Tool Jig and Die-maker

The tool-, jig- and die-maker manufactures a wide variety of equipment, for example, pressing tools, jigs and gauges. These products are used by operators to mass-produce other products and parts.



In tool-making this artisan produces devices that hold metal while it is shaved, stamped or drilled. The toolmaker makes gauges and measuring devices used in manufacturing precision parts.

Jigs are devices used to clamp pieces of metal or other material in a required position and to guide the tools being used. This eliminates the need to mark and position pieces of work individually.

These artisans construct dies (forms) to shape metal used in stamping and forging operations. Moulds are also made for die-casting and for moulding plastics.

The tool-, jig- and die-maker may also build and repair worn or damaged dies, gauges and fixtures.


Personal Requirements

  • at least 16 years old
  • enjoy working with his hands
  • able to concentrate on details
  • precision worker
  • good working knowledge of mathematics and mechanics
  • able to read and understand drawings
  • good at solving problems
  • finger and manual dexterity
  • good physical health and stamina
  • able to visualise mechanical and physical relations between objects


How to Enter

Schooling & School Subjects

  • Grade 9 Certificate in the metal industry.
  • Grade 10 Certificate in the motor, weapon and aerospace industries.


What to Study

There are 3 ways to qualify as a registered artisan:

1. An apprenticeship is a fixed contract between company and apprentice, ranging in duration from between 18 months and 4 years. At the end of the contract, the apprentice writes a trade test leading to professional certification.

2. A learnership is a structured learning programme ranging from about a year to 3 years. A learnership comprises theoretical and practical training. Practical training is conducted on site (on the premises of the organisation). This has the advantage that the learner gets experience whilst training.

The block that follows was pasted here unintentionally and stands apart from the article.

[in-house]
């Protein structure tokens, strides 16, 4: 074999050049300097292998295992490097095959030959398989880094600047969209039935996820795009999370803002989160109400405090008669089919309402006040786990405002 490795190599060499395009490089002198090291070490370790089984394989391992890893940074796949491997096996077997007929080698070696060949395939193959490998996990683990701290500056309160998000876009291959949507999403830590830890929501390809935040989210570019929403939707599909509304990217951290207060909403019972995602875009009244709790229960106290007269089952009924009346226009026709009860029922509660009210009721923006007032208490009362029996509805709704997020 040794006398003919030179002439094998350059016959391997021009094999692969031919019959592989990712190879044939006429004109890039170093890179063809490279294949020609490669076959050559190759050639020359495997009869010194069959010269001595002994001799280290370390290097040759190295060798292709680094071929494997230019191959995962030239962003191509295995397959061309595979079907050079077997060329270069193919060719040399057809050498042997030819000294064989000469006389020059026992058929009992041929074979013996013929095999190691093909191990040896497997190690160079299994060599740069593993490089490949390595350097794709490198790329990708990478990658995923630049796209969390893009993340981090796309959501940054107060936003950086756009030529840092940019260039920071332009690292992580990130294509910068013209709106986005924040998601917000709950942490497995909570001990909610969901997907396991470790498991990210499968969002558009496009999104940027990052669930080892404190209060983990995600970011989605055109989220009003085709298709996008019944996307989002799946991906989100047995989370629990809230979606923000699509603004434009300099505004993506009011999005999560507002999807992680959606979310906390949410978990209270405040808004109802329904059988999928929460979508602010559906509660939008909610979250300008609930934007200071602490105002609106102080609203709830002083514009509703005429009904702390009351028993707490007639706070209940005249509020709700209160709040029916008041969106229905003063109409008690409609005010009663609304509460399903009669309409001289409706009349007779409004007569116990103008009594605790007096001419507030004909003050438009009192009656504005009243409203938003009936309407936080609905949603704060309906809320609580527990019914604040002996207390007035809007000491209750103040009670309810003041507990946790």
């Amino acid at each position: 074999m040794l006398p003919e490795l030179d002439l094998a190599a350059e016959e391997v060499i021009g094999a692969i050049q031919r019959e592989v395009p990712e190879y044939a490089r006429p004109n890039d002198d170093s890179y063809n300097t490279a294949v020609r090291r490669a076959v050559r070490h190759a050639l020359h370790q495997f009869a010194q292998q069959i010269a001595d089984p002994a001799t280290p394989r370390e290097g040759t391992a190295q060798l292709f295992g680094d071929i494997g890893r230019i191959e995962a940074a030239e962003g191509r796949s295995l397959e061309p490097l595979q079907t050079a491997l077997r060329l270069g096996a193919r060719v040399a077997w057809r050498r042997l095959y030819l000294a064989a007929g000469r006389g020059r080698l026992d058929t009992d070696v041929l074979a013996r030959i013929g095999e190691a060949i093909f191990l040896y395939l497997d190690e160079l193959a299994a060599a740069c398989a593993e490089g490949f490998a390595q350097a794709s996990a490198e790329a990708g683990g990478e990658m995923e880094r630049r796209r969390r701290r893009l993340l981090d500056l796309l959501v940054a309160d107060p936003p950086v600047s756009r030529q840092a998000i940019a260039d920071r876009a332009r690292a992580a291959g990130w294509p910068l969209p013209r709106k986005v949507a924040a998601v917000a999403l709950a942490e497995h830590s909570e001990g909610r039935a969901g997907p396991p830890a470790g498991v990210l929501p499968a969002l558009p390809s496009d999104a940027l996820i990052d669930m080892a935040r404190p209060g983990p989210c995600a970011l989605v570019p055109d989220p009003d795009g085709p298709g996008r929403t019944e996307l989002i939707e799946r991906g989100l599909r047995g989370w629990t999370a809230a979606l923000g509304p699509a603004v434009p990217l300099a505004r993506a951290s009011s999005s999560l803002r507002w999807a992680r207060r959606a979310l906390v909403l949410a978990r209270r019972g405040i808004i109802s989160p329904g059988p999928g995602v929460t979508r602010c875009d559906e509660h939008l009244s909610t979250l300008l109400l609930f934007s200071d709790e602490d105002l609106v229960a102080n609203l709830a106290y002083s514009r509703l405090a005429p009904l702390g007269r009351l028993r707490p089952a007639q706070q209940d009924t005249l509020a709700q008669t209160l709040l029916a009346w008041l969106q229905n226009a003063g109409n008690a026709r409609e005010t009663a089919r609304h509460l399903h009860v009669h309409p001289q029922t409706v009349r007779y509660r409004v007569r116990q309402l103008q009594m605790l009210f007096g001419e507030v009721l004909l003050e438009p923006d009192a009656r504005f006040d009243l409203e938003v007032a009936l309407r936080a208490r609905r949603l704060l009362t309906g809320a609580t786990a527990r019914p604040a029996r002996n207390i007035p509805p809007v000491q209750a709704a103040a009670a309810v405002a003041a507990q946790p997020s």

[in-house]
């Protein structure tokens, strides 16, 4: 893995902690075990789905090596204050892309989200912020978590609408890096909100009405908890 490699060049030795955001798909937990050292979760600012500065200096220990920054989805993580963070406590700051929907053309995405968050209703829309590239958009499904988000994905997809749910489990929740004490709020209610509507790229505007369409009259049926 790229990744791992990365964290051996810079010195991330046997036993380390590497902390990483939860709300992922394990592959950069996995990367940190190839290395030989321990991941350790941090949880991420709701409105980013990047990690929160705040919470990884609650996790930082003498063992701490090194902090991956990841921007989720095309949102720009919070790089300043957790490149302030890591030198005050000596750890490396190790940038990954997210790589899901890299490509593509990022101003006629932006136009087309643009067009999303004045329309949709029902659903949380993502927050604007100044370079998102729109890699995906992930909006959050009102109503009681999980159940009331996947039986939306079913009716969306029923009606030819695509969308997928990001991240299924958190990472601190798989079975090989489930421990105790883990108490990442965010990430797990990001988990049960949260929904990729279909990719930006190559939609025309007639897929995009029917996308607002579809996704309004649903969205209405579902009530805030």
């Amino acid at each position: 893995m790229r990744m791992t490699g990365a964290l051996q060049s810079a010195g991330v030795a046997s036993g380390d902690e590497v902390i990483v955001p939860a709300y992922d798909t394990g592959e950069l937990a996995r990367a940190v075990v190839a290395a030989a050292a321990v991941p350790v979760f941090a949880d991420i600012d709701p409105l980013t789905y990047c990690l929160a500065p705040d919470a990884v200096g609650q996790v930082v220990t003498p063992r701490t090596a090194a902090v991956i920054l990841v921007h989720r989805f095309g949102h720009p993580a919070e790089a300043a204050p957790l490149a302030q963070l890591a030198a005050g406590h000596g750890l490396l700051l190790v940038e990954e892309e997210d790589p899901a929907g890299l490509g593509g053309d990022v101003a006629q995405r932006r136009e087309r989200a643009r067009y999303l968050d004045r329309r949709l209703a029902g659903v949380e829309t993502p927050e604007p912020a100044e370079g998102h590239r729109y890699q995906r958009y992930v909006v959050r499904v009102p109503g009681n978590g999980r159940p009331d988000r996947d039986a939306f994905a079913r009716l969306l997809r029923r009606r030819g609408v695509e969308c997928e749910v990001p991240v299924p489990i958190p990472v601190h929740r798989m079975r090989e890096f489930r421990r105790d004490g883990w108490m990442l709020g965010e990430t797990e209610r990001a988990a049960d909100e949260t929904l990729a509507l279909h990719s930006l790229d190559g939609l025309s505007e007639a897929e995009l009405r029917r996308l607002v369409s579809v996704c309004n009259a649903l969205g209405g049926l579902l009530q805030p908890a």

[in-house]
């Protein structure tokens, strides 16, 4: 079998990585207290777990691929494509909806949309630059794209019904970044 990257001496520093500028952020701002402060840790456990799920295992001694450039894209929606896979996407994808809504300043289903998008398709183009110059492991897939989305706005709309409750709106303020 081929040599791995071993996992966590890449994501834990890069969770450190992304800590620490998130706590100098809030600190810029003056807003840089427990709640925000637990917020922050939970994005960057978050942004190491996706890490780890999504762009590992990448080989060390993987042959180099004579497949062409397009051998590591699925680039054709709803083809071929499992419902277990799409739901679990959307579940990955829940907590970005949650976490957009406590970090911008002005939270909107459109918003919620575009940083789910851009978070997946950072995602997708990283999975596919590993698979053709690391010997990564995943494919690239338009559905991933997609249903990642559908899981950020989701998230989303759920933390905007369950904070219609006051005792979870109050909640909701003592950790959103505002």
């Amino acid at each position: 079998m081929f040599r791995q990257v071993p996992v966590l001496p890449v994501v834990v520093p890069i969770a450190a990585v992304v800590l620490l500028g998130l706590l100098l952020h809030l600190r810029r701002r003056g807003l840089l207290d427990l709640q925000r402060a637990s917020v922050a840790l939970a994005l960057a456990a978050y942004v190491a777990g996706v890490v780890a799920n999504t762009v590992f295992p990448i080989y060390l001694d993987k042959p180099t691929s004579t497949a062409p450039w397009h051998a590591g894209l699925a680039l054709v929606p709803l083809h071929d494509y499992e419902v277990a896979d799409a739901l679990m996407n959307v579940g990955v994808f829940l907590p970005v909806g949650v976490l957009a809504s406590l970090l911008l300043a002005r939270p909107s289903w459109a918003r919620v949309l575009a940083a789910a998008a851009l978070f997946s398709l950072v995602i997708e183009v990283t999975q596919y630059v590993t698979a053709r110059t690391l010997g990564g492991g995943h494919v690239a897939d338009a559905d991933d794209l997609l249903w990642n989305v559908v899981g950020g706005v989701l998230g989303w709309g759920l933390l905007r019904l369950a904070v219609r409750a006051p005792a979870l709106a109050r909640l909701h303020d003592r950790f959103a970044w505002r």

3. TVET colleges offer theoretical training to prospective artisans via the new National Certificate Vocational (NCV). During this 3-year programme (levels 2 to 4), learners complete a school-leaving certificate (NCV) similar to the new National Senior Certificate (NSC) in schools. They are also exposed to a practical workshop component.

All learners are required to complete a practical internship under the supervision of an experienced artisan. As an alternative to doing the full qualification, a learner can apply to do a skills programme at a TVET College. Skills programmes are short practical hands-on courses.

For more information about qualifications and skills programmes, contact your nearest TVET College. TVET Colleges are accredited and funded by a SETA (Sector Education and Training Authority) such as MerSETA or ChietaSETA. They also receive bursary funding through the National Student Financial Aid Scheme (NSFAS) for the NCV programme..


Employment

  • motorcar manufacturing
  • metal industry
  • aerospace industries
  • engineering factories
  • plastics industries
  • self-employment, with enough experience, can practise this trade on a private basis


Further Information

The Steel & Engineering Industries Federation of South Africa (SEIFSA)
6th Floor, Metal Industries House
42 Anderson Street, Marshalltown
Johannesburg, 2001
Tel: (011) 298-9400
www.seifsa.co.za

MerSETA (Manufacturing, Engineering and Related Services)
merSETA House
95 7th Avenue, 
Corner Rustenburg Road, Melville, 
Johannesburg, 2109
Tel: (010) 219-3000
www.merseta.org.za


Getting Started

  • visit a large engineering firm or manufacturing organisation and observe these artisans at work
  • arrange to speak to tool-, jig- and die-makers about this type of career
  • contact the Department of Labour about learnership possibilities in your area


Programmes by Study Institutions

Related Occupations


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